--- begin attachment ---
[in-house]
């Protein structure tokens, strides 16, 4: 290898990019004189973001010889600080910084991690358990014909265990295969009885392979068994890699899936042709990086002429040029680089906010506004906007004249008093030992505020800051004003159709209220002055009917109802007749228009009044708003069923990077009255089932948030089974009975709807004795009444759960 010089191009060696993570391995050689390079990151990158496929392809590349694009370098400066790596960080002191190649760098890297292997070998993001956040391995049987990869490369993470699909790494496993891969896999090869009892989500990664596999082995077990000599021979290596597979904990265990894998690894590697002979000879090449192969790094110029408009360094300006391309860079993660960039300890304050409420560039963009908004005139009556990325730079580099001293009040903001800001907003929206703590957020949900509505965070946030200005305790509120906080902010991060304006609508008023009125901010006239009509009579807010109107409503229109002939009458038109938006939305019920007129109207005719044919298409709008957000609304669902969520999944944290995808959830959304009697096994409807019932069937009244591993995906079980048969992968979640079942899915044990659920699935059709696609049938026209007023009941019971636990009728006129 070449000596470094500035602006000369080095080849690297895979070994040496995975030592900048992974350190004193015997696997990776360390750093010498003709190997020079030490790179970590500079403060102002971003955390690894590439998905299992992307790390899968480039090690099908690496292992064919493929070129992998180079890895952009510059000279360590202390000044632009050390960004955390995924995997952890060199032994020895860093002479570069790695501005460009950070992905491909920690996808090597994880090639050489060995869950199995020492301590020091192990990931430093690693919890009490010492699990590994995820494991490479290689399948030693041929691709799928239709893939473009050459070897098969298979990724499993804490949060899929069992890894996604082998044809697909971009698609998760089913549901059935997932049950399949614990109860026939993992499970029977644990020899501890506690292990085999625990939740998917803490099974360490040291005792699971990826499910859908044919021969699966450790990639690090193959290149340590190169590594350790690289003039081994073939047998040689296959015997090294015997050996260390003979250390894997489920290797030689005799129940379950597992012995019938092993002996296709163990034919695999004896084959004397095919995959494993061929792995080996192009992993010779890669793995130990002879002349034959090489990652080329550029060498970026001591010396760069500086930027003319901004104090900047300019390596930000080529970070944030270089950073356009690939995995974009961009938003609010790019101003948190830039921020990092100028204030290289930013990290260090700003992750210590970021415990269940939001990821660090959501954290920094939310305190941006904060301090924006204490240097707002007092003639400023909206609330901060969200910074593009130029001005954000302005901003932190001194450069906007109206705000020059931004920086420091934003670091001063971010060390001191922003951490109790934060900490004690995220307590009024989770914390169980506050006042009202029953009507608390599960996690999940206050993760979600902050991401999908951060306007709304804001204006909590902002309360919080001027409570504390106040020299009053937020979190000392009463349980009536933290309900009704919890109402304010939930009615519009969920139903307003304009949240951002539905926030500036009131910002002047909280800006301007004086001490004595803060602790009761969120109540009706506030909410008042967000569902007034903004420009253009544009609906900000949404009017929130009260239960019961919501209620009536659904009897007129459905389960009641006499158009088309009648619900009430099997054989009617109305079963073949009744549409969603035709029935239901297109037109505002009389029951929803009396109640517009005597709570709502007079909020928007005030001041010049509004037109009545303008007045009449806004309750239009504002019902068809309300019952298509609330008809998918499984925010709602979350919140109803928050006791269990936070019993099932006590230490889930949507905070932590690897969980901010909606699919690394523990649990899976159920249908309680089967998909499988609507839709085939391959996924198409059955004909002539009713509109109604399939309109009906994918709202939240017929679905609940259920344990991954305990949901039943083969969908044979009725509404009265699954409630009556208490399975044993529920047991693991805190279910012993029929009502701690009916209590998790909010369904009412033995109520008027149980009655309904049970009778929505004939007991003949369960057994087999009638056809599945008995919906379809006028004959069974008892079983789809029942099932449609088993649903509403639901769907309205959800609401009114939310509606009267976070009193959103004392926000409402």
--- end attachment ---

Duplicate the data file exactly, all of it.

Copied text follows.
[in-house]
């Protein structure tokens, strides 16, 4: 290898990019004189973001010889600080910084991690358990014909265990295969009885392979068994890699899936042709990086002429040029680089906010506004906007004249008093030992505020800051004003159709209220002055009917109802007749228009009044708003069923990077009255089932948030089974009975709807004795009444759960 010089191009060696993570391995050689390079990151990158496929392809590349694009370098400066790596960080002191190649760098890297292997070998993001956040391995049987990869490369993470699909790494496993891969896999090869009892989500990664596999082995077990000599021979290596597979904990265990894998690894590697002979000879090449192969790094110029408009360094300006391309860079993660960039300890304050409420560039963009908004005139009556990325730079580099001293009040903001800001907003929206703590957020949900509505965070946030200005305790509120906080902010991060304006609508008023009125901010006239009509009579807010109107409503229109002939009458038109938006939305019920007129109207005719044919298409709008957000609304669902969520999944944290995808959830959304009697096994409807019932069937009244591993995906079980048969992968979640079942899915044990659920699935059709696609049938026209007023009941019971636990009728006129 070449000596470094500035602006000369080095080849690297895979070994040496995975030592900048992974350190004193015997696997990776360390750093010498003709190997020079030490790179970590500079403060102002971003955390690894590439998905299992992307790390899968480039090690099908690496292992064919493929070129992998180079890895952009510059000279360590202390000044632009050390960004955390995924995997952890060199032994020895860093002479570069790695501005460009950070992905491909920690996808090597994880090639050489060995869950199995020492301590020091192990990931430093690693919890009490010492699990590994995820494991490479290689399948030693041929691709799928239709893939473009050459070897098969298979990724499993804490949060899929069992890894996604082998044809697909971009698609998760089913549901059935997932049950399949614990109860026939993992499970029977644990020899501890506690292990085999625990939740998917803490099974360490040291005792699971990826499910859908044919021969699966450790990639690090193959290149340590190169590594350790690289003039081994073939047998040689296959015997090294015997050996260390003979250390894997489920290797030689005799129940379950597992012995019938092993002996296709163990034919695999004896084959004397095919995959494993061929792995080996192009992993010779890669793995130990002879002349034959090489990652080329550029060498970026001591010396760069500086930027003319901004104090900047300019390596930000080529970070944030270089950073356009690939995995974009961009938003609010790019101003948190830039921020990092100028204030290289930013990290260090700003992750210590970021415990269940939001990821660090959501954290920094939310305190941006904060301090924006204490240097707002007092003639400023909206609330901060969200910074593009130029001005954000302005901003932190001194450069906007109206705000020059931004920086420091934003670091001063971010060390001191922003951490109790934060900490004690995220307590009024989770914390169980506050006042009202029953009507608390599960996690999940206050993760979600902050991401999908951060306007709304804001204006909590902002309360919080001027409570504390106040020299009053937020979190000392009463349980009536933290309900009704919890109402304010939930009615519009969920139903307003304009949240951002539905926030500036009131910002002047909280800006301007004086001490004595803060602790009761969120109540009706506030909410008042967000569902007034903004420009253009544009609906900000949404009017929130009260239960019961919501209620009536659904009897007129459905389960009641006499158009088309009648619900009430099997054989009617109305079963073949009744549409969603035709029935239901297109037109505002009389029951929803009396109640517009005597709570709502007079909020928007005030001041010049509004037109009545303008007045009449806004309750239009504002019902068809309300019952298509609330008809998918499984925010709602979350919140109803928050006791269990936070019993099932006590230490889930949507905070932590690897969980901010909606699919690394523990649990899976159920249908309680089967998909499988609507839709085939391959996924198409059955004909002539009713509109109604399939309109009906994918709202939240017929679905609940259920344990991954305990949901039943083969969908044979009725509404009265699954409630009556208490399975044993529920047991693991805190279910012993029929009502701690009916209590998790909010369904009412033995109520008027149980009655309904049970009778929505004939007991003949369960057994087999009638056809599945008995919906379809006028004959069974008892079983789809029942099932449609088993649903509403639901769907309205959800609401009114939310509606009267976070009193959103004392926000409402």